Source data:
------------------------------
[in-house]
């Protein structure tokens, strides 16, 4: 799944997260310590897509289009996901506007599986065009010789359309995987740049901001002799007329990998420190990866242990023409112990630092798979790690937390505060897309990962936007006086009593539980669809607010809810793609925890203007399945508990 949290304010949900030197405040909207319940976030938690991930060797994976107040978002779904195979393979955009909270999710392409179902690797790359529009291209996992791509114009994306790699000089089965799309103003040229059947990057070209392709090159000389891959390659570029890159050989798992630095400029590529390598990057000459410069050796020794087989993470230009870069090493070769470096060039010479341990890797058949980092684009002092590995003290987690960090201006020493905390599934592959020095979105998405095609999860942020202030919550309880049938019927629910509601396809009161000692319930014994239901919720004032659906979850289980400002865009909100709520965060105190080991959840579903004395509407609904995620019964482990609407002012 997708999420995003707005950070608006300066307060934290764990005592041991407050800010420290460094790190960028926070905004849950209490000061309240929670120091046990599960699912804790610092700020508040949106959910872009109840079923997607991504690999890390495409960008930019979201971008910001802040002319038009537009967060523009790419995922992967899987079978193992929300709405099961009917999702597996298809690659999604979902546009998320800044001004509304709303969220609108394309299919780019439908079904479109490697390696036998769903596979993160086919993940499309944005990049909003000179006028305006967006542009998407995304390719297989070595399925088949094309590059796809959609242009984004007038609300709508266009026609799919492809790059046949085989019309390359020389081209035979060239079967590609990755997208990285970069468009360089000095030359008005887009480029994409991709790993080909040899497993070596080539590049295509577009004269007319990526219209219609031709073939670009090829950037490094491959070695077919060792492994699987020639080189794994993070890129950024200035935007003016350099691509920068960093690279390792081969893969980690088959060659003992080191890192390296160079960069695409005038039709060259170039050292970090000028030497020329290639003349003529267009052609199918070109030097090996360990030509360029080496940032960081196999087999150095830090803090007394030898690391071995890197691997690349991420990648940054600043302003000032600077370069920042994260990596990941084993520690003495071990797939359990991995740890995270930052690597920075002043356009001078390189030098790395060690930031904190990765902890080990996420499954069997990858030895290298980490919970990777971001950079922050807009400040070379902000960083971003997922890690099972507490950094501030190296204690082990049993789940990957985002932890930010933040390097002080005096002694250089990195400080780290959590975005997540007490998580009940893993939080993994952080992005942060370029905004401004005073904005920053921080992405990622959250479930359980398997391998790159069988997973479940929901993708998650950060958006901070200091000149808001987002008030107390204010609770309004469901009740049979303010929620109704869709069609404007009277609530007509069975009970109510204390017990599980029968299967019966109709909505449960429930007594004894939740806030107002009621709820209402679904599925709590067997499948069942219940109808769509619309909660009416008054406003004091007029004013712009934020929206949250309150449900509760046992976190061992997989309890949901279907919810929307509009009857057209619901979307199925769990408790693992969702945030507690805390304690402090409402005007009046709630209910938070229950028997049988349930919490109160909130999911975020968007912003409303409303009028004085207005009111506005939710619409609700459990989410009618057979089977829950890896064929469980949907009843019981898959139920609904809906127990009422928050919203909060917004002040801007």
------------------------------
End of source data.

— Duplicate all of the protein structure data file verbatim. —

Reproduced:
[in-house]
């Protein structure tokens, strides 16, 4: 799944997260310590897509289009996901506007599986065009010789359309995987740049901001002799007329990998420190990866242990023409112990630092798979790690937390505060897309990962936007006086009593539980669809607010809810793609925890203007399945508990 949290304010949900030197405040909207319940976030938690991930060797994976107040978002779904195979393979955009909270999710392409179902690797790359529009291209996992791509114009994306790699000089089965799309103003040229059947990057070209392709090159000389891959390659570029890159050989798992630095400029590529390598990057000459410069050796020794087989993470230009870069090493070769470096060039010479341990890797058949980092684009002092590995003290987690960090201006020493905390599934592959020095979105998405095609999860942020202030919550309880049938019927629910509601396809009161000692319930014994239901919720004032659906979850289980400002865009909100709520965060105190080991959840579903004395509407609904995620019964482990609407002012 997708999420995003707005950070608006300066307060934290764990005592041991407050800010420290460094790190960028926070905004849950209490000061309240929670120091046990599960699912804790610092700020508040949106959910872009109840079923997607991504690999890390495409960008930019979201971008910001802040002319038009537009967060523009790419995922992967899987079978193992929300709405099961009917999702597996298809690659999604979902546009998320800044001004509304709303969220609108394309299919780019439908079904479109490697390696036998769903596979993160086919993940499309944005990049909003000179006028305006967006542009998407995304390719297989070595399925088949094309590059796809959609242009984004007038609300709508266009026609799919492809790059046949085989019309390359020389081209035979060239079967590609990755997208990285970069468009360089000095030359008005887009480029994409991709790993080909040899497993070596080539590049295509577009004269007319990526219209219609031709073939670009090829950037490094491959070695077919060792492994699987020639080189794994993070890129950024200035935007003016350099691509920068960093690279390792081969893969980690088959060659003992080191890192390296160079960069695409005038039709060259170039050292970090000028030497020329290639003349003529267009052609199918070109030097090996360990030509360029080496940032960081196999087999150095830090803090007394030898690391071995890197691997690349991420990648940054600043302003000032600077370069920042994260990596990941084993520690003495071990797939359990991995740890995270930052690597920075002043356009001078390189030098790395060690930031904190990765902890080990996420499954069997990858030895290298980490919970990777971001950079922050807009400040070379902000960083971003997922890690099972507490950094501030190296204690082990049993789940990957985002932890930010933040390097002080005096002694250089990195400080780290959590975005997540007490998580009940893993939080993994952080992005942060370029905004401004005073904005920053921080992405990622959250479930359980398997391998790159069988997973479940929901993708998650950060958006901070200091000149808001987002008030107390204010609770309004469901009740049979303010929620109704869709069609404007009277609530007509069975009970109510204390017990599980029968299967019966109709909505449960429930007594004894939740806030107002009621709820209402679904599925709590067997499948069942219940109808769509619309909660009416008054406003004091007029004013712009934020929206949250309150449900509760046992976190061992997989309890949901279907919810929307509009009857057209619901979307199925769990408790693992969702945030507690805390304690402090409402005007009046709630209910938070229950028997049988349930919490109160909130999911975020968007912003409303409303009028004085207005009111506005939710619409609700459990989410009618057979089977829950890896064929469980949907009843019981898959139920609904809906127990009422928050919203909060917004002040801007």